In employee satisfaction surveys and employee opinion surveys employees are asked their opinions about and satisfaction with employee benefits they receive from their employer. Most employees across many industries are saying their health insurance costs are escalating much too quickly while their coverage is being cut back. For many employers and their employees, annual increases in health insurance costs have averaged 15% – 25% and more over the last few years due to actual increases in medical costs as well as insurance companies increasing premiums in anticipation of the healthcare legislation.
The non-partisan Congressional Budget Office says the new law will actually lower healthcare costs over time. Many people agree with them and many others disagree. The majority of people have formed their opinions with little or no knowledge of the healthcare legislation.
Following are the key provisions of the Affordable Healthcare Act. This is information Americans should know about so that they can make their own, informed decisions about the healthcare legislation and what needs to be done going forward.
Effective as of January 1, 2011
– Insurers are prohibited from excluding pre-existing medical conditions (except in grandfathered individual health insurance plans) for children under the age of 19.
– Insurers are prohibited from dropping policyholders when they get sick.
– Insurance companies are prohibited from imposing lifetime dollar limits on essential benefits, like hospital stays in new policies issued.
– Insurers are required to reveal details about administrative and executive expenditures.
– Insurers are required to implement an appeals process for coverage determination and claims on all new plans.
– Dependents (children) will be permitted to remain on their parents’ insurance plan until their 26th birthday, and regulations implemented under the Act include dependents that no longer live with their parents, are not a dependent on a parent’s tax return, are no longer a student, or are married.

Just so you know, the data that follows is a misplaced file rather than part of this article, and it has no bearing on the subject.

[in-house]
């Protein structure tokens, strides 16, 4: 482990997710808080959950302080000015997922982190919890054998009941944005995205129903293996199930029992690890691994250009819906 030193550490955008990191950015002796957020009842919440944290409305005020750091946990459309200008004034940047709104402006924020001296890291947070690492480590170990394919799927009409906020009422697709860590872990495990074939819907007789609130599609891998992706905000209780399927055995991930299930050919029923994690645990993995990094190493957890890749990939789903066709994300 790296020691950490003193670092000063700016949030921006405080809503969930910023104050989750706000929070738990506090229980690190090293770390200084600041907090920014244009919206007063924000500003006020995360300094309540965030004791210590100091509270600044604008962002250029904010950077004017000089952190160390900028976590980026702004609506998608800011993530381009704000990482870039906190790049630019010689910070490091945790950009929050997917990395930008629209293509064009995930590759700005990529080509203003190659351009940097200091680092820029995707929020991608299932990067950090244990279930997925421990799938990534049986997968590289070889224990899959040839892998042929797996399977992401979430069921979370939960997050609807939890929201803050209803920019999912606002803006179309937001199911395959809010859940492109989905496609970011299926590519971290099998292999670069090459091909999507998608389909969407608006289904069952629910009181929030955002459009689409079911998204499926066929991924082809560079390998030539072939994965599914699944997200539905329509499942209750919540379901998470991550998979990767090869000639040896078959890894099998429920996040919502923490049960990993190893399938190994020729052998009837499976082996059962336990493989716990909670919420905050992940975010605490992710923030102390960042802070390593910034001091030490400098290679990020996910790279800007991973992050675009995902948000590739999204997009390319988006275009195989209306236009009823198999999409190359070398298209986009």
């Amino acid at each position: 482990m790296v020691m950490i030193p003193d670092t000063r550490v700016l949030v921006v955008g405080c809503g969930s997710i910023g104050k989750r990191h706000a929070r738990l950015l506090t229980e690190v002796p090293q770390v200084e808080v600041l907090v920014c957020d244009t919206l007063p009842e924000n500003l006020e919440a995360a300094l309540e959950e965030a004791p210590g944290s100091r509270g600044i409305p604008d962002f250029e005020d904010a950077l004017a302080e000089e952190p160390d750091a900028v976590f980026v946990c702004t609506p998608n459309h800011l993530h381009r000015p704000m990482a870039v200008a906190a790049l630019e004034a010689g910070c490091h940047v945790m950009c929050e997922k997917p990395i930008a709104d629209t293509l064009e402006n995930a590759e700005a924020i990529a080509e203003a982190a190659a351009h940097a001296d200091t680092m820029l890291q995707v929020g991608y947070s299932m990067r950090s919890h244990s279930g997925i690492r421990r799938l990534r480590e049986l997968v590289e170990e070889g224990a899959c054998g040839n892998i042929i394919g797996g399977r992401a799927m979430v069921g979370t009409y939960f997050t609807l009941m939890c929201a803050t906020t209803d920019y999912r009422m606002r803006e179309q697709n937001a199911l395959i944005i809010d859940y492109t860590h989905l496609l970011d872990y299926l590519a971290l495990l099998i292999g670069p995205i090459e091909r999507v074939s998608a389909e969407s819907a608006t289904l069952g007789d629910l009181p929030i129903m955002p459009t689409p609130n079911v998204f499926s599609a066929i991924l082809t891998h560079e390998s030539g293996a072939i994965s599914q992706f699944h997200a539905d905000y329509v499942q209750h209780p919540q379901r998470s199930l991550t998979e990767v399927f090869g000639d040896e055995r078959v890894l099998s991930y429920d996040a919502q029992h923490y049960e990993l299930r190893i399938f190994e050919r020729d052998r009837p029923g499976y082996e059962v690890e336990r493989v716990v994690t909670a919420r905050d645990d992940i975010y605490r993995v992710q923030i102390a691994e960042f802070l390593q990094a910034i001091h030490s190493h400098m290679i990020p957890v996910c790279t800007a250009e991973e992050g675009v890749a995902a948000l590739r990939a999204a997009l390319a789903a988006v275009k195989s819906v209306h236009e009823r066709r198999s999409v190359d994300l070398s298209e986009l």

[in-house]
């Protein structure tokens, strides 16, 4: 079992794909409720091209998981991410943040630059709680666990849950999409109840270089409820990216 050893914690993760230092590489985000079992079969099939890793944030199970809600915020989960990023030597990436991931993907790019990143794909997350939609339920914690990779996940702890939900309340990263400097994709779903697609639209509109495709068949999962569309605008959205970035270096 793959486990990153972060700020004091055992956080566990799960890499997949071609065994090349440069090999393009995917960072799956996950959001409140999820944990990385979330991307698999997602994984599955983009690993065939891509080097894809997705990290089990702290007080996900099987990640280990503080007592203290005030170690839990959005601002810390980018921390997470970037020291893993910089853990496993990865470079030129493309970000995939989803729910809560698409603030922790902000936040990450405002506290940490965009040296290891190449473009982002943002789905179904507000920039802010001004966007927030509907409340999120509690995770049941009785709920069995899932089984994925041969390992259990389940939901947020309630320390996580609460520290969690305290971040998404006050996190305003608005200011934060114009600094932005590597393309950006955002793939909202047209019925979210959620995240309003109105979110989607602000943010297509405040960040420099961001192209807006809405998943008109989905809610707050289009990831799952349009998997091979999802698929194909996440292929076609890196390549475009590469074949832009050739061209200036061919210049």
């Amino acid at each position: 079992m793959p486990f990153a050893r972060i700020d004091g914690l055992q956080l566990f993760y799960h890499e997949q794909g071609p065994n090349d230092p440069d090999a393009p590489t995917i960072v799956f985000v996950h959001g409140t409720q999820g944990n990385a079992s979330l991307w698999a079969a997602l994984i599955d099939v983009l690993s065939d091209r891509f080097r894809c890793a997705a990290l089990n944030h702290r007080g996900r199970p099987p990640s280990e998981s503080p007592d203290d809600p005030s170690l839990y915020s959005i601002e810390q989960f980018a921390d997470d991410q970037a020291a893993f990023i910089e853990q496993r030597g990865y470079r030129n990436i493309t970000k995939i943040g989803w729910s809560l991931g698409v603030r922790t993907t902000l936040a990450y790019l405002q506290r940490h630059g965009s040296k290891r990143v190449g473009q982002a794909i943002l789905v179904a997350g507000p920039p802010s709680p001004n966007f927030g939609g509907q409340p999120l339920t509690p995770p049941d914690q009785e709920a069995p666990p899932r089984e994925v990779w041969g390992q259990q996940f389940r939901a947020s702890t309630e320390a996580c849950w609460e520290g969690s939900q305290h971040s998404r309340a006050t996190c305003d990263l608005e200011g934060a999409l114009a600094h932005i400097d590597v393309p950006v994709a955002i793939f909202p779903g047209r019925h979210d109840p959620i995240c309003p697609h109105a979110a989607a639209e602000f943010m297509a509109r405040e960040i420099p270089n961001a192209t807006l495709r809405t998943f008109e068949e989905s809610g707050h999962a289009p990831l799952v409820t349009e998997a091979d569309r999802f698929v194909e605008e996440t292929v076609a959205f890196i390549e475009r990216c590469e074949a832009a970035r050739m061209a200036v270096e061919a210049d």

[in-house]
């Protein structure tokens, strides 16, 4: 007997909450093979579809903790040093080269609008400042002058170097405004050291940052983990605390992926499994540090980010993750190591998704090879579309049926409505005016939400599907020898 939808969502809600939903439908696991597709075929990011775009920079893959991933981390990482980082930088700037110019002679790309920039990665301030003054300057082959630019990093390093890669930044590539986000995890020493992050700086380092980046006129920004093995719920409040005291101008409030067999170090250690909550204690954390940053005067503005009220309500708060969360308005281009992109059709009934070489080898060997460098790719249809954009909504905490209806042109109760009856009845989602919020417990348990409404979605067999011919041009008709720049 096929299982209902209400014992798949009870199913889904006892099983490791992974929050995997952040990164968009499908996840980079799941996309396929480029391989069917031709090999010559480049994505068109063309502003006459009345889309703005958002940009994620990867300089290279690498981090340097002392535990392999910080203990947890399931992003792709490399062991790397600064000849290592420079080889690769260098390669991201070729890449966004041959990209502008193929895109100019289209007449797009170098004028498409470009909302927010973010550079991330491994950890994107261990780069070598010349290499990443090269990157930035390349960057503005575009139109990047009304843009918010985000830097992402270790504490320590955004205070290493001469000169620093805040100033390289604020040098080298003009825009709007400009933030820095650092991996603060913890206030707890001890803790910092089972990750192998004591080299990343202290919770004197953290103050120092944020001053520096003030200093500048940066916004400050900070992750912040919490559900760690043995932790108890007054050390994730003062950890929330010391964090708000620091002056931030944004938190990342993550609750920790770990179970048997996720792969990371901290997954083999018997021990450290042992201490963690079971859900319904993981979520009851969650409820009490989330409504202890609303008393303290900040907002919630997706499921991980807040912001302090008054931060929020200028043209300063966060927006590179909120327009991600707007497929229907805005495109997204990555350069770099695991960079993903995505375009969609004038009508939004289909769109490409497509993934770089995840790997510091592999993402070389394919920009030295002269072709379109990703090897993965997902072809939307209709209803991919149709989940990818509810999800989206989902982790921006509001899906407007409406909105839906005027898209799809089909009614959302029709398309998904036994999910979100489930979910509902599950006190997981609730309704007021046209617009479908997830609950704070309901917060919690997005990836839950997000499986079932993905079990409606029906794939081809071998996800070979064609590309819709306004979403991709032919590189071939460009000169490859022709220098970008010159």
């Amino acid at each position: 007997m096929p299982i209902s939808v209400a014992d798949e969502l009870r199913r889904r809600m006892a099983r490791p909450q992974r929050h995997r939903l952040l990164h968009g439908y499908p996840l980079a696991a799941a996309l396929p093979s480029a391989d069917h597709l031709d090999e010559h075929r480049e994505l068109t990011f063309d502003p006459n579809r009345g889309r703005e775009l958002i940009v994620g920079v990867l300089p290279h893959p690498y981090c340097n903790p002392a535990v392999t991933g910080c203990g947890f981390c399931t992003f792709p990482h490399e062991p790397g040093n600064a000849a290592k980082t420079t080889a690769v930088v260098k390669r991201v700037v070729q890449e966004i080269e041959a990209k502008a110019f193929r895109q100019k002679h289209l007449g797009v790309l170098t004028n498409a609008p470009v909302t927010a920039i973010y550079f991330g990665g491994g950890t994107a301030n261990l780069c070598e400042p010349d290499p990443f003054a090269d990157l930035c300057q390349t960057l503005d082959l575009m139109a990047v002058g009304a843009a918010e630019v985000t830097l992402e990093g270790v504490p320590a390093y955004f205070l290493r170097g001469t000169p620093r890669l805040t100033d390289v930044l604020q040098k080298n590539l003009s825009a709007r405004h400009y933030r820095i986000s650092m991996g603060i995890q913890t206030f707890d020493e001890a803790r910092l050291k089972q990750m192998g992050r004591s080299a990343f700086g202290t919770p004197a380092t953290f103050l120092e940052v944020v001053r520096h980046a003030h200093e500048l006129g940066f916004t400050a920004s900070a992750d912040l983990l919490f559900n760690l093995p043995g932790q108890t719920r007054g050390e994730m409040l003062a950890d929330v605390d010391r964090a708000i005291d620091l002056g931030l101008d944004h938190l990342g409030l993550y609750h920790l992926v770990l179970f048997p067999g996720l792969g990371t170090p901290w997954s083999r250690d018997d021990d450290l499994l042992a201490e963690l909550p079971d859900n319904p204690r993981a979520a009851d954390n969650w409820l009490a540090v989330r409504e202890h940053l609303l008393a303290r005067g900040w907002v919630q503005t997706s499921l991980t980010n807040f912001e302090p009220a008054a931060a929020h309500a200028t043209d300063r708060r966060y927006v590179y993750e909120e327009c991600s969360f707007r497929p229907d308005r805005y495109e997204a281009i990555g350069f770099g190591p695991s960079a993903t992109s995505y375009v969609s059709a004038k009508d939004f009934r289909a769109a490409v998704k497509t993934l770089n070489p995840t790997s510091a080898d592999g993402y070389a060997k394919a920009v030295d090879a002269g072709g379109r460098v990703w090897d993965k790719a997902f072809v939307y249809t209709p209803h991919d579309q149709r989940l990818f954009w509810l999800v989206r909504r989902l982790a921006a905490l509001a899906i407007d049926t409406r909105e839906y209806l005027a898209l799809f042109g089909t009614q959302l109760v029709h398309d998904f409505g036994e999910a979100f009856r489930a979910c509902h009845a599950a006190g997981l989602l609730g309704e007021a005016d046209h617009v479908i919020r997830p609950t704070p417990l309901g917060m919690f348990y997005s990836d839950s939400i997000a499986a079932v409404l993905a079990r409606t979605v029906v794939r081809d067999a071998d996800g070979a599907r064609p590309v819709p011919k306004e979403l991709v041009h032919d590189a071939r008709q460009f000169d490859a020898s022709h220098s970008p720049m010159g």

– Insurers are prohibited from charging co-payments or deductibles for Level A or Level B preventive care and medical screenings on all new insurance plans.
– Individuals affected by the Medicare Part D coverage gap will receive a $250 rebate, and 50% of the gap will be eliminated in 2011. The gap will be eliminated by 2020.
– Insurers’ abilities to enforce annual spending caps will be restricted, and completely prohibited by 2014.
– Adults with pre-existing conditions will be eligible to join a temporary high-risk pool, which will be superseded by the health care exchange in 2014. To qualify for coverage, applicants must have a pre-existing health condition and have been uninsured for at least the past six months. There is no age requirement. The new program sets premiums as if for a standard population and not for a population with a higher health risk. Premiums are allowed to vary by age, geographic area, and family composition. Out-of-pocket spending is limited to $5,950 for individuals and $11,900 for families, excluding premiums.
– The Medicaid drug rebate for brand name drugs is increased to 23.1% (except the rebate for clotting factors and drugs approved exclusively for pediatric use increases to 17.1%), and the rebate is extended to Medicaid managed care plans; the Medicaid rebate for non-innovator, multiple source drugs is increased to 13% of average manufacturer price.